The Atlantic Daily: Biden’s Post-Trump Reset

After four years of Donald Trump, President Biden is recalibrating America’s relationships abroad.

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After four years of Donald Trump, President Biden is recalibrating America’s relationships abroad.

Biden spent the weekend picking up the wreckage at the G7 summit, where “everywhere you looked … you could see the unresolved questions of the past few years” surface, Tom McTague writes from our London bureau.

Today, Biden faced Russia’s Vladimir Putin, a strongman for whom his predecessor had a strange affinity in a meeting that did not appear to meaningfully shift United States–Russia relations.


One question, answered: Given what we know about the coronavirus variants circulating, will we need COVID-19 booster shots? If so, when?

Many experts think that boosters will eventually be necessary, but they don’t yet know when, our staff writer Katherine J. Wu reports:

Figuring out the best time to give a booster isn’t easy, because we have to account for two big variables at once: how long the immune system produces measurable protection against the virus, and how the virus itself is changing, including in ways that could evade immune protection. Both can be addressed by an additional shot of vaccine—either with the same key ingredients, to shore up existing protection that’s starting to ebb, or of a new vaccine recipe that addresses a variant the immune system doesn’t recognize.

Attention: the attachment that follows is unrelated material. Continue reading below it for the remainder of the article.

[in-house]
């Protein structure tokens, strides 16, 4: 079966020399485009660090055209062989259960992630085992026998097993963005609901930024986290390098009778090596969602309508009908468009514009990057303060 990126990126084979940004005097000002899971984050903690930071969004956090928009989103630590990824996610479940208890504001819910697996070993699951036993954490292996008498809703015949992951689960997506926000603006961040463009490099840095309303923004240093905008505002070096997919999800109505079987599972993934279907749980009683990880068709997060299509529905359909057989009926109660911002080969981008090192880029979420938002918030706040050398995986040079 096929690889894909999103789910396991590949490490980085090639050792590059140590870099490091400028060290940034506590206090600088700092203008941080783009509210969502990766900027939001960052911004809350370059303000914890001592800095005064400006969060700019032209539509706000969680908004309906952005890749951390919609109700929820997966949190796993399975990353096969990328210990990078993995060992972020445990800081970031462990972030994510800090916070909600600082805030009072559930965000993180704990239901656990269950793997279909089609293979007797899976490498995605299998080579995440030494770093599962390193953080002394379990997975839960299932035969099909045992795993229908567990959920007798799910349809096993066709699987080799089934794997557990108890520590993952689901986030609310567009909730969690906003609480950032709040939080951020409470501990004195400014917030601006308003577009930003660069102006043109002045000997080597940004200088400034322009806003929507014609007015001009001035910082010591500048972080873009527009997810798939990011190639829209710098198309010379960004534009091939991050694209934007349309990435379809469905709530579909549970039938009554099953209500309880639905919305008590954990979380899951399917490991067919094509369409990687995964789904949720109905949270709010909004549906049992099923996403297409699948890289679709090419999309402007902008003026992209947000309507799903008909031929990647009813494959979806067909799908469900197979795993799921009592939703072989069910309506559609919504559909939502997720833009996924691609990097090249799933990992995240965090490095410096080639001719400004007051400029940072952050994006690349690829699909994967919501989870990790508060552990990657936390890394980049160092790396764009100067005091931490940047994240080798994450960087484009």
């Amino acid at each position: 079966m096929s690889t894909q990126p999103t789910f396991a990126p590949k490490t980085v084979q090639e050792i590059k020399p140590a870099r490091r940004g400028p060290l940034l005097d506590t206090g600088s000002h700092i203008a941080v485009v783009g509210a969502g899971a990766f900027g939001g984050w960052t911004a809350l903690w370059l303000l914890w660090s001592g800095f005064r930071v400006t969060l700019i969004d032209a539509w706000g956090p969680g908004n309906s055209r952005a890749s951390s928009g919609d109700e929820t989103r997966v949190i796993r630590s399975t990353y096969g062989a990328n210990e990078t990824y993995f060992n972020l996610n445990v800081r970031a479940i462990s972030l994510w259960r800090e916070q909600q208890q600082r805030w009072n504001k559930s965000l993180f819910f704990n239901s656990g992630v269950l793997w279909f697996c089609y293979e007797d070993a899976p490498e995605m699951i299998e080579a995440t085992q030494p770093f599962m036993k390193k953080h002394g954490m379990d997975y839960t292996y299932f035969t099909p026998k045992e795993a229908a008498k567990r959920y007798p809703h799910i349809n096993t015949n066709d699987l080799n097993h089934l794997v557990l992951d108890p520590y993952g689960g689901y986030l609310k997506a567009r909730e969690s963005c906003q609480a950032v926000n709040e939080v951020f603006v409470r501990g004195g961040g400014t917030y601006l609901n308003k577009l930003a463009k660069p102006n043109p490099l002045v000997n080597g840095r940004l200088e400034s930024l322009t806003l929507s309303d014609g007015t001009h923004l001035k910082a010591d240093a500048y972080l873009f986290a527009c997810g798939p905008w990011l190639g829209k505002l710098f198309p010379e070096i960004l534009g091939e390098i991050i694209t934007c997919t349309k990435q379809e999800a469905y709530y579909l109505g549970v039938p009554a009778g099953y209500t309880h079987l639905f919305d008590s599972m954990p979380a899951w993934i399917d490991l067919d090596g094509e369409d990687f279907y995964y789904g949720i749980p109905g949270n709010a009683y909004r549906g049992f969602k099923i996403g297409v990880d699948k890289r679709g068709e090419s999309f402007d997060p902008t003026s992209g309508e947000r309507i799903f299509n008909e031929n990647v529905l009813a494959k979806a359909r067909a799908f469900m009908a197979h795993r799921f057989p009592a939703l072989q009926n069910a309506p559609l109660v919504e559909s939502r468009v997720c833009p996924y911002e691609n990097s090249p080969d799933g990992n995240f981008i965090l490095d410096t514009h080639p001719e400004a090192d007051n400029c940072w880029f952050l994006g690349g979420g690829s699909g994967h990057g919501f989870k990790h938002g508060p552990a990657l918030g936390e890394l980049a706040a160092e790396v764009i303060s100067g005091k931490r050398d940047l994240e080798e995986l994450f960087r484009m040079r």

If we’re just waiting for immune cells to forget the virus, that could take years. But if the virus changes really quickly in the meantime, that time line could be sped up. In a way, we’re waiting for our vaccines to falter, so that we can improve on their success.

Have questions about booster shots? Tell us.

Tonight’s Atlantic-approved activity:

Better Things is “consistently one of the best shows on TV,” our critic Sophie Gilbert argues. You can find it on FX or Hulu.

See more great TV offerings on our list of 25 half-hour shows to watch now.

A break from the news:

Kodak changed the way Americans saw themselves and their country. But it struggled to reinvent itself for the digital age.


Every weekday evening, our editors guide you through the biggest stories of the day, help you discover new ideas, and surprise you with moments of delight. Subscribe to get this delivered to your inbox.